It seems to be a good and important time to discuss the effects mental health has on the workplace and the new trends in getting help. According to the National Institute of Mental Health, 26% of American adults suffer from a diagnosable mental illness such as anxiety or depression every year. Unfortunately, more than half of people with a mental health concern don’t receive treatment, according to Mental Health America report, “State of Mental Health in America 2017.”
Mental health conditions cause more days of work loss and work impairment than any other chronic health condition, including arthritis, asthma, back pain, diabetes, hypertension, and heart disease.
Whether it is the stigma associated with mental health or access to mental health providers, standard employee assistance programs (EAPs) are being used with other services to reach and engage different employees or dependents. Teletherapy is appealing to individuals in rural areas, those with mobility problems, or people who don’t have time to visit a therapist in person.
Mental health conditions cause more days of work loss and work impairment than any other chronic health condition, including arthritis, asthma, back pain, diabetes, hypertension and heart disease.
In another example of technology improving healthcare, more than 10,000 mental health-related apps are available for download1. These tools are providing people anonymity, and allowing them to avoid the stigma associated with mental health. Some apps provide self-help tools, including self-assessments, self-guided cognitive therapy tools, and mood tracking functions.
According to the Journal of Medical Internet Research, 58% of mobile phone users have downloaded at least one health-related mobile app.
Growing employer interest in mental well-being is evidenced by results from the 2015 Promoting Mental Well-Being international survey from Conduit HR Services. The ten fastest growing programs and activities promoting mental well-being offered to individual employees (by rank) are:
Notably, program offerings in these areas reflect growing employer interest in moving upstream along the healthcare continuum by proving preventive mental health services.
To combat prescription drug abuse, employers have implemented a number of initiatives2 including:
A study available on NCBI states that about 33% of the annual cost of mental illnesses ($51 billion) is related to productivity losses.
Every year, employers lose 27 work days per employee with depression.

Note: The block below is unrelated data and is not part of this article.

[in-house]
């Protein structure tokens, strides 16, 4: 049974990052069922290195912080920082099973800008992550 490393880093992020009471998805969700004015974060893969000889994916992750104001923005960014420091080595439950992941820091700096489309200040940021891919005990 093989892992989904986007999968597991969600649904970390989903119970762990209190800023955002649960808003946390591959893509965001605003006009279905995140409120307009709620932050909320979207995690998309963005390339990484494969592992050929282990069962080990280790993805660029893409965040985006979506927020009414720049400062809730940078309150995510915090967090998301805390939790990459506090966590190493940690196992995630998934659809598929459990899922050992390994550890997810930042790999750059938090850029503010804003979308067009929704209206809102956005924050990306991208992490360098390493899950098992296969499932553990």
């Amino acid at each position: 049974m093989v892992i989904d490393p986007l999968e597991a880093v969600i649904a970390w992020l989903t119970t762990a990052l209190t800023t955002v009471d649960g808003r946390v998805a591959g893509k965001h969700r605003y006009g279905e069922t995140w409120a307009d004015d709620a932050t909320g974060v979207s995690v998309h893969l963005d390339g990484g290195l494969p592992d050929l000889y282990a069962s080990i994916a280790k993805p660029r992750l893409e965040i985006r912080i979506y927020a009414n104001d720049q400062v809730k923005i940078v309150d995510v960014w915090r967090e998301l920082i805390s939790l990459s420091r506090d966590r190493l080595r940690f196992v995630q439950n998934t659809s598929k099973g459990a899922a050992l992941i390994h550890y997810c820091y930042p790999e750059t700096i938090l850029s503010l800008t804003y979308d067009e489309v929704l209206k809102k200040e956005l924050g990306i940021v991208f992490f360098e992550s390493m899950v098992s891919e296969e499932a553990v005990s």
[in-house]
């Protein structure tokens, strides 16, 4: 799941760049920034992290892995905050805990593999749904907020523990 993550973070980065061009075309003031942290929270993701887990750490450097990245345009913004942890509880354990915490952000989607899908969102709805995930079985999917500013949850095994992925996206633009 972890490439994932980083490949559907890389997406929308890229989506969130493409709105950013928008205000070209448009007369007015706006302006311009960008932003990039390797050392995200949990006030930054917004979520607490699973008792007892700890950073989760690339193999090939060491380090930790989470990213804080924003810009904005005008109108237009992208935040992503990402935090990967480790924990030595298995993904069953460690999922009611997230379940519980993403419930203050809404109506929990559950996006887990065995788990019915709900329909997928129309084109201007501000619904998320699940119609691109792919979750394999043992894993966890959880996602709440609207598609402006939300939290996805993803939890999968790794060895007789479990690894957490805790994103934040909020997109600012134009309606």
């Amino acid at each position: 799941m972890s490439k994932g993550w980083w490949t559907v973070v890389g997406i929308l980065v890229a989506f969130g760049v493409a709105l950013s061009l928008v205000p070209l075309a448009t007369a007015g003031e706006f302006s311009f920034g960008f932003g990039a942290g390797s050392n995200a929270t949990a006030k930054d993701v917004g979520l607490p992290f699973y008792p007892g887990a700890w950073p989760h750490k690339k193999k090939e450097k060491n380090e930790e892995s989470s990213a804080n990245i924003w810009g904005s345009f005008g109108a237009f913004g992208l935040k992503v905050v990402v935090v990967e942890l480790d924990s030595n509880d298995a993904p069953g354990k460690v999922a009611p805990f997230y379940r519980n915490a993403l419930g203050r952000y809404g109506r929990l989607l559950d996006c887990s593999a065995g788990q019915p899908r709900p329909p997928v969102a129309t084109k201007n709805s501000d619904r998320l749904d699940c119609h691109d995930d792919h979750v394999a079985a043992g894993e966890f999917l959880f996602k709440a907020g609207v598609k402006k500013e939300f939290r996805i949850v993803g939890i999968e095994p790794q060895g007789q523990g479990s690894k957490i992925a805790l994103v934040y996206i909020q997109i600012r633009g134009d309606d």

According to the National Business Group on Health, 6-7% of full time workers experienced major depression in the past year. Every year, employers lose 27 work days per employee with depression. An employer’s cost of depression in lost work days is as great or greater than the cost of many other common medical conditions.
A study of insurance claims data, published in the Journal of Occupational and Environmental Medicine, revealed that costs for treating patients with comorbid mental health and substance use disorders can be two to three times higher than those for patients without the comorbid conditions. For example, there is a high prevalence of depression for patients with asthma (45%) and diabetes (27%).
Other findings include:
To top off this concerning trend, people with depression also exhibit poor adherence to medication and other prescribed treatments.
With the publicity of mental health disorders and the studies revealing the effect on companies’ bottom lines, an increasing number of employers are focusing on mental health as a critical component of their population health management strategy. Recent research by CuraLinc Healthcare showed certain EAP models can impact behavior change that leads to decreased absenteeism, increased productivity, and improved health outcomes for employees with depression and alcohol abuse.
An analysis of 3,497 EAP cases in 2016, first during the initial clinical assessment, and again after treatment was completed, revealed the following health and productivity related outcomes3:
EAPs provide support, care, and advocacy for employees suffering from depression.
EAPs have a positive, measurable impact on employee productivity.
EAPs reduce unscheduled employee absences.
EAPs help employees address alcohol abuse.
1Torous J, Roberts LW. Needed Innovation in Digital Health and Smartphone Applications for Mental Health Transparency and Trust. JAMA Psychiatry. 2017;74(5):437–438. doi:10.1001/jamapsychiatry.2017.0262).
2 The Society for Human Resource Management, Mental Health Support Begins by Recognizing the Need.
3 Goetzel, Ron, Z., PhD, et al. Mental Health in the Workplace: A Call to Action Proceedings From the Mental Health in the Workplace—Public Health Summit, Journal of Occupational and Environmental Medicine: April 2018 – Volume 60 – Issue 4 – p 322–330.